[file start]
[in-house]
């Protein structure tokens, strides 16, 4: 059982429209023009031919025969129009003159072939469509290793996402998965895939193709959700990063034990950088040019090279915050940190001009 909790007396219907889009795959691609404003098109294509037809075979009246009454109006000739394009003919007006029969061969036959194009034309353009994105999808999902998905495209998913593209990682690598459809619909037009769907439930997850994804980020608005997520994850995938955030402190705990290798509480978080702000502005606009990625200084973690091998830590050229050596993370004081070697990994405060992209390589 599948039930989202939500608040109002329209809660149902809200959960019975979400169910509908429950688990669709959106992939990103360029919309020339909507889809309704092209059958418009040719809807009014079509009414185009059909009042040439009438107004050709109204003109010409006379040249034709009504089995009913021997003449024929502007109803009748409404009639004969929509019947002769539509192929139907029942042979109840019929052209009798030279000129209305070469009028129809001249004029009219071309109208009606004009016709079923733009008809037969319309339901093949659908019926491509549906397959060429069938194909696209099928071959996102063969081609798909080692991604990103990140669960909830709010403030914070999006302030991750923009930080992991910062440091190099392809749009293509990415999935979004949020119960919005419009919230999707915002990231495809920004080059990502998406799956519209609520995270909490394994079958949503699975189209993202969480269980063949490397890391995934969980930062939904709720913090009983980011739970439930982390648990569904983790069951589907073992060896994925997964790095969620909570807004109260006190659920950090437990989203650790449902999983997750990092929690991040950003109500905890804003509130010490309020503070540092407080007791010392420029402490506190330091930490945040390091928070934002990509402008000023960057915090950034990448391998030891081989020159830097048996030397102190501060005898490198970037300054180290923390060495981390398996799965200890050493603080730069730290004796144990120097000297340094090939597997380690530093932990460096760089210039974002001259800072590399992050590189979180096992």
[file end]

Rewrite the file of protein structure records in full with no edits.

[in-house]
């Protein structure tokens, strides 16, 4: 059982429209023009031919025969129009003159072939469509290793996402998965895939193709959700990063034990950088040019090279915050940190001009 909790007396219907889009795959691609404003098109294509037809075979009246009454109006000739394009003919007006029969061969036959194009034309353009994105999808999902998905495209998913593209990682690598459809619909037009769907439930997850994804980020608005997520994850995938955030402190705990290798509480978080702000502005606009990625200084973690091998830590050229050596993370004081070697990994405060992209390589 599948039930989202939500608040109002329209809660149902809200959960019975979400169910509908429950688990669709959106992939990103360029919309020339909507889809309704092209059958418009040719809807009014079509009414185009059909009042040439009438107004050709109204003109010409006379040249034709009504089995009913021997003449024929502007109803009748409404009639004969929509019947002769539509192929139907029942042979109840019929052209009798030279000129209305070469009028129809001249004029009219071309109208009606004009016709079923733009008809037969319309339901093949659908019926491509549906397959060429069938194909696209099928071959996102063969081609798909080692991604990103990140669960909830709010403030914070999006302030991750923009930080992991910062440091190099392809749009293509990415999935979004949020119960919005419009919230999707915002990231495809920004080059990502998406799956519209609520995270909490394994079958949503699975189209993202969480269980063949490397890391995934969980930062939904709720913090009983980011739970439930982390648990569904983790069951589907073992060896994925997964790095969620909570807004109260006190659920950090437990989203650790449902999983997750990092929690991040950003109500905890804003509130010490309020503070540092407080007791010392420029402490506190330091930490945040390091928070934002990509402008000023960057915090950034990448391998030891081989020159830097048996030397102190501060005898490198970037300054180290923390060495981390398996799965200890050493603080730069730290004796144990120097000297340094090939597997380690530093932990460096760089210039974002001259800072590399992050590189979180096992």